- 1 Here are the five things you should know happened this fortnight.
Here are the five things you should know happened this fortnight.
Competition Heats Up…
The Harper reforms to the Competition and Consumer Act 2010 are now ‘live’: among other things, a broader range of conduct is now prohibited as unlawful misuse of market power. Rod Sims has explained how the new laws will help the regulator deal with – among other things – “colluding robots”. You may be saddened to hear that “[i]n Australia, we take the view that you cannot avoid liability by saying “my robot did it”.
…But There’s A Chill In Paradise
The Paradise Papers have reinvigorated debate on whether current tax laws for multinationals are serving the communities to whom companies sell their goods and services.
EU Commissioner Pierre Moscovici expressed indignation at various corporate tax minimisation schemes revealed by the Papers and called for compulsory reporting of tax optimisation schemes, beneficial ownership of corporations, and the blacklisting of tax havens.
On our own shores, the ATO has reassured the Australian public that it is working its way through the Papers and is working with Joint International Taskforce on Shared Intelligence and Collaboration (JITSIC) member countries to identify any unlawful conduct.
Litigation All Sorts (a selection of interesting matters)
Infringement Notice: ACMA has issued a $360,000 infringement notice to TPG for spam.
Enforceable Undertaking: WorkSafe NZ has accepted an EU (only the fifth in its history) from Metropolitan Waste(Waikato) Limited, following the injury of a worker.
Civil Pecuniary Penalty: ASIC has secured its first CPP for breach of the “best interests” duty; it’s interesting that the parties agreed that the penalty could be paid in instalments over two years, and that they preferred this detail not be recorded in the orders. ASIC v Golden Financial Group Pty Ltd (No 2)  FCA 1267. The ACCC has also had a noteworthy win: the Federal Court determined that Meriton Property Services Pty Ltd engaged in misleading and deceptive conduct. The conduct in question was the hotel chain’s efforts to ensure that certain customers (those who had complained, or stayed during a period of maintenance, for example) would not receive an email invitation from TripAdvisor to leave a review of their Meriton hotel following check-out. The defendant accepted it had engaged in that behaviour, but denied it was misleading or deceptive. Noting that ss18 and 34 prohibit certain conduct, not just representations, the court was satisfied that there was a sufficient causal nexus between Meriton’s conduct and consumers likely being led into error – despite the involvement of third parties in the making and publication of the representations (being consumers and TripAdvisor). ACCC v Meriton Property Services Pty Ltd  FCA 1305.
Prosecution: The Supreme Court of Victoria has moved the trial of Hazelwood Power Corporation Pty Ltd for offences under the Occupational Health and Safety Act 2004 (Vic) to Melbourne; it concluded that the safeguards used in the system of jury trials to eliminate unfairness would be insufficient to eliminate unfairness if a jury trial were held in Morwell, and the unusual features of the case required the trial to take place elsewhere.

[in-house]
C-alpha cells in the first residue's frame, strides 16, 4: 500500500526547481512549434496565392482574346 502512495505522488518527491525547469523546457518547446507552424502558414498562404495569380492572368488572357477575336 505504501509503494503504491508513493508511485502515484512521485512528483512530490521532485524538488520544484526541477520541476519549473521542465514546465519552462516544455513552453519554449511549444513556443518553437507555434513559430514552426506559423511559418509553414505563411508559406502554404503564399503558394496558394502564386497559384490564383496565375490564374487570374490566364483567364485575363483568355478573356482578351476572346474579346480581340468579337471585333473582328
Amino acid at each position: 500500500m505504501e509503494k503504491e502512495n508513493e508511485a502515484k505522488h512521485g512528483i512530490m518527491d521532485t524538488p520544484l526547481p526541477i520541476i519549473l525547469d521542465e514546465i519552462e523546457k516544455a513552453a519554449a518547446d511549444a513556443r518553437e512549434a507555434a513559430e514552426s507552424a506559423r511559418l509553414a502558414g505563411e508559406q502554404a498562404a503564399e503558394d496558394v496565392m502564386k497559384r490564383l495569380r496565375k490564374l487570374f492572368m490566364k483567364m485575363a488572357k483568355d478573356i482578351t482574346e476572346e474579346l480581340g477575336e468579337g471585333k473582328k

The Collar Or The Corporation?
This fortnight, Nicolas Bourtin argued in The Washington Post that there’s plenty of prosecution of individuals happening in the US, and that prosecutors are bold and capable. But the Corporate Crime Reporter rejected the analysis, suggesting a troubling explanation for what it perceives as a dearth of prosecutions of the biggest (white collared) fish: “[m]aybe … prosecutors know how the game is played. And if they want to keep playing it, if they want to swing through the revolving door to a big payoff on the other side, they won’t get uppity and start criminally prosecuting big banks, big corporations or their executives.” Mr Bourtin, it should be noted, was a federal prosecutor, but now works as a partner in a major international white-collar defence firm.
In the UK, the head of the SFO, David Green, argued that DPAs in appropriate cases allow the office to concentrate on prosecuting individuals: an interesting comment reflected in the current SFO Tesco litigation, in which the company secured a DPA, but three directors have been prosecuted.
The Rare and Unusual Prosecutor Public Explanation – Two Sightings in a Fortnight!
It’s not often that prosecutors explain their decisions to the public, but it does happen from time to time, and it happened this fortnight. WorkSafe Victoria has determined that the company that organised last year’s Falls Music and Arts Festival, at which there was a crowd surge injuring ninety-five people, had complied with all “the conditions imposed by various bodies in relation to the event, such as crowd control, crowd size, and positioning and size of exits.” It therefore determined “there was insufficient evidence to establish any offence under the 2004 OHS Act and no further action will be taken”.
Meanwhile, and rather more peculiarly, the Victorian DPP felt the need to advise that he did not order any review of the “Jason Roberts case”.